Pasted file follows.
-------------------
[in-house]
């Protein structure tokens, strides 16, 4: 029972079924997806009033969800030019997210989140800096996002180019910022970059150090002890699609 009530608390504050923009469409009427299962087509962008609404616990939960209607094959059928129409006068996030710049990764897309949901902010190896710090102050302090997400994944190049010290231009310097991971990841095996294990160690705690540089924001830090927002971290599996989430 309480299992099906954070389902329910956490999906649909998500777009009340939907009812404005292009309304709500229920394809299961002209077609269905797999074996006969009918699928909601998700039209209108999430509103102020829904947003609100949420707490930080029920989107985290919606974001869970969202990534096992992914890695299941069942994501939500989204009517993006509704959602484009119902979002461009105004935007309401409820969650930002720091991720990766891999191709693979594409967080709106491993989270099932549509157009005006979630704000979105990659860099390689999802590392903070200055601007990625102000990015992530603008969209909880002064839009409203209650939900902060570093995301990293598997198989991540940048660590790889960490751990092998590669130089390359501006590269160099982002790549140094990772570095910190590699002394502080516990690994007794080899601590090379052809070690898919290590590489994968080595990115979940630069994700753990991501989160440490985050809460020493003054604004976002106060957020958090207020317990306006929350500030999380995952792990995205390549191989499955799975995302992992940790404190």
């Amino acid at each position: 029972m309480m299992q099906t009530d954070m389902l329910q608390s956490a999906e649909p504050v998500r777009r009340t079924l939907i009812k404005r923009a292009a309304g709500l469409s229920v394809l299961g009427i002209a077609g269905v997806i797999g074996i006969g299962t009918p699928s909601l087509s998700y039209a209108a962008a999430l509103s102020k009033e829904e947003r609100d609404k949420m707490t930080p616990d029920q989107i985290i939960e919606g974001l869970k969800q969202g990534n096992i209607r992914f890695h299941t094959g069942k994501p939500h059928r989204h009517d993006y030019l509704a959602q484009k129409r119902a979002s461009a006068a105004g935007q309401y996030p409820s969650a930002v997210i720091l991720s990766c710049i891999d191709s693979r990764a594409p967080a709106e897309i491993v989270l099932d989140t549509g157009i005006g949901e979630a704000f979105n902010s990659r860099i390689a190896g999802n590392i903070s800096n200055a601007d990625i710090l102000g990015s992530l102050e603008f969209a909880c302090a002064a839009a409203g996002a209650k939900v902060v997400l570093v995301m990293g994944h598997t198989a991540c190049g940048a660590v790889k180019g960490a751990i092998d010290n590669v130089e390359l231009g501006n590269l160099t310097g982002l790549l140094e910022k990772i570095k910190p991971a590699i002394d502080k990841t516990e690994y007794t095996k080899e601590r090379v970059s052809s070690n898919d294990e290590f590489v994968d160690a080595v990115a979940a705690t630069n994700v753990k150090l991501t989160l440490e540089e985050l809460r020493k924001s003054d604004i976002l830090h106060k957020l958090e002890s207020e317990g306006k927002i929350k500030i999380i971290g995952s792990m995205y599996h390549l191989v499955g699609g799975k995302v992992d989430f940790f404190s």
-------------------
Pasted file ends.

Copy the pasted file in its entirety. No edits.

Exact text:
[in-house]
């Protein structure tokens, strides 16, 4: 029972079924997806009033969800030019997210989140800096996002180019910022970059150090002890699609 009530608390504050923009469409009427299962087509962008609404616990939960209607094959059928129409006068996030710049990764897309949901902010190896710090102050302090997400994944190049010290231009310097991971990841095996294990160690705690540089924001830090927002971290599996989430 309480299992099906954070389902329910956490999906649909998500777009009340939907009812404005292009309304709500229920394809299961002209077609269905797999074996006969009918699928909601998700039209209108999430509103102020829904947003609100949420707490930080029920989107985290919606974001869970969202990534096992992914890695299941069942994501939500989204009517993006509704959602484009119902979002461009105004935007309401409820969650930002720091991720990766891999191709693979594409967080709106491993989270099932549509157009005006979630704000979105990659860099390689999802590392903070200055601007990625102000990015992530603008969209909880002064839009409203209650939900902060570093995301990293598997198989991540940048660590790889960490751990092998590669130089390359501006590269160099982002790549140094990772570095910190590699002394502080516990690994007794080899601590090379052809070690898919290590590489994968080595990115979940630069994700753990991501989160440490985050809460020493003054604004976002106060957020958090207020317990306006929350500030999380995952792990995205390549191989499955799975995302992992940790404190």
């Amino acid at each position: 029972m309480m299992q099906t009530d954070m389902l329910q608390s956490a999906e649909p504050v998500r777009r009340t079924l939907i009812k404005r923009a292009a309304g709500l469409s229920v394809l299961g009427i002209a077609g269905v997806i797999g074996i006969g299962t009918p699928s909601l087509s998700y039209a209108a962008a999430l509103s102020k009033e829904e947003r609100d609404k949420m707490t930080p616990d029920q989107i985290i939960e919606g974001l869970k969800q969202g990534n096992i209607r992914f890695h299941t094959g069942k994501p939500h059928r989204h009517d993006y030019l509704a959602q484009k129409r119902a979002s461009a006068a105004g935007q309401y996030p409820s969650a930002v997210i720091l991720s990766c710049i891999d191709s693979r990764a594409p967080a709106e897309i491993v989270l099932d989140t549509g157009i005006g949901e979630a704000f979105n902010s990659r860099i390689a190896g999802n590392i903070s800096n200055a601007d990625i710090l102000g990015s992530l102050e603008f969209a909880c302090a002064a839009a409203g996002a209650k939900v902060v997400l570093v995301m990293g994944h598997t198989a991540c190049g940048a660590v790889k180019g960490a751990i092998d010290n590669v130089e390359l231009g501006n590269l160099t310097g982002l790549l140094e910022k990772i570095k910190p991971a590699i002394d502080k990841t516990e690994y007794t095996k080899e601590r090379v970059s052809s070690n898919d294990e290590f590489v994968d160690a080595v990115a979940a705690t630069n994700v753990k150090l991501t989160l440490e540089e985050l809460r020493k924001s003054d604004i976002l830090h106060k957020l958090e002890s207020e317990g306006k927002i929350k500030i999380i971290g995952s792990m995205y599996h390549l191989v499955g699609g799975k995302v992992d989430f940790f404190s």